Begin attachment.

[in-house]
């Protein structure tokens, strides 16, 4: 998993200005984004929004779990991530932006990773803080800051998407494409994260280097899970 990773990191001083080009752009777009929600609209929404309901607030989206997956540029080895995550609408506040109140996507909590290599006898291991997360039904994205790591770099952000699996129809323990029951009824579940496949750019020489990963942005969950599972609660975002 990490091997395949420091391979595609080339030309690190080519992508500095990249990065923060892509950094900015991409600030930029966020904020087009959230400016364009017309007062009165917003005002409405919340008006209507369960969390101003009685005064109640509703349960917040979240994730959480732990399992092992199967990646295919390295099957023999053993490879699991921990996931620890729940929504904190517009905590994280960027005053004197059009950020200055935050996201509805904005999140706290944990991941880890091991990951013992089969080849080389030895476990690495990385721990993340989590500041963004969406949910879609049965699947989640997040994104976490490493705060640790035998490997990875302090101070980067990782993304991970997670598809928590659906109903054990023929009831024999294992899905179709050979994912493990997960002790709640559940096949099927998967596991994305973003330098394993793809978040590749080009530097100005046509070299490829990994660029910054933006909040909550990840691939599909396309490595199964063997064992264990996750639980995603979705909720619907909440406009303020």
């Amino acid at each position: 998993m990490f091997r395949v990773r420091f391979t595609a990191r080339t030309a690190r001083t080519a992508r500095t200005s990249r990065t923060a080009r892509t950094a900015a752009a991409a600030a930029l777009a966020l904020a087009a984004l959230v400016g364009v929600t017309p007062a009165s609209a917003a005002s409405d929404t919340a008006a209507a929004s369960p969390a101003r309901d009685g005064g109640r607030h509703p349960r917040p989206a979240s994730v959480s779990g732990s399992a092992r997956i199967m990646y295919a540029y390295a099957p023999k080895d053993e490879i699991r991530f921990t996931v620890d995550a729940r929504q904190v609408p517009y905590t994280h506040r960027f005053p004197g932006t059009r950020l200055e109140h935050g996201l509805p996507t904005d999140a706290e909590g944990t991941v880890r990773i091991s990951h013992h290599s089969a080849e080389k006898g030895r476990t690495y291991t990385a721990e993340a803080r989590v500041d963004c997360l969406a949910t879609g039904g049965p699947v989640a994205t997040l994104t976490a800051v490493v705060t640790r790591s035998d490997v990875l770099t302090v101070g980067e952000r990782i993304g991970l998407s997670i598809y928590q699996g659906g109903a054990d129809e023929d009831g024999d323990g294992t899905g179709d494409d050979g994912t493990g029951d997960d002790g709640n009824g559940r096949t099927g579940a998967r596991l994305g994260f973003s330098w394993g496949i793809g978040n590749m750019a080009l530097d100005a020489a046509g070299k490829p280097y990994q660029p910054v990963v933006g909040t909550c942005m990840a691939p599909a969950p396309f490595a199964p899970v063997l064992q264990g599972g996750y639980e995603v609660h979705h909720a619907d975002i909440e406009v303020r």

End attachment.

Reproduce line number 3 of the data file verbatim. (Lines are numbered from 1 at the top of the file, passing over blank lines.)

């Amino acid at each position: 998993m990490f091997r395949v990773r420091f391979t595609a990191r080339t030309a690190r001083t080519a992508r500095t200005s990249r990065t923060a080009r892509t950094a900015a752009a991409a600030a930029l777009a966020l904020a087009a984004l959230v400016g364009v929600t017309p007062a009165s609209a917003a005002s409405d929404t919340a008006a209507a929004s369960p969390a101003r309901d009685g005064g109640r607030h509703p349960r917040p989206a979240s994730v959480s779990g732990s399992a092992r997956i199967m990646y295919a540029y390295a099957p023999k080895d053993e490879i699991r991530f921990t996931v620890d995550a729940r929504q904190v609408p517009y905590t994280h506040r960027f005053p004197g932006t059009r950020l200055e109140h935050g996201l509805p996507t904005d999140a706290e909590g944990t991941v880890r990773i091991s990951h013992h290599s089969a080849e080389k006898g030895r476990t690495y291991t990385a721990e993340a803080r989590v500041d963004c997360l969406a949910t879609g039904g049965p699947v989640a994205t997040l994104t976490a800051v490493v705060t640790r790591s035998d490997v990875l770099t302090v101070g980067e952000r990782i993304g991970l998407s997670i598809y928590q699996g659906g109903a054990d129809e023929d009831g024999d323990g294992t899905g179709d494409d050979g994912t493990g029951d997960d002790g709640n009824g559940r096949t099927g579940a998967r596991l994305g994260f973003s330098w394993g496949i793809g978040n590749m750019a080009l530097d100005a020489a046509g070299k490829p280097y990994q660029p910054v990963v933006g909040t909550c942005m990840a691939p599909a969950p396309f490595a199964p899970v063997l064992q264990g599972g996750y639980e995603v609660h979705h909720a619907d975002i909440e406009v303020r």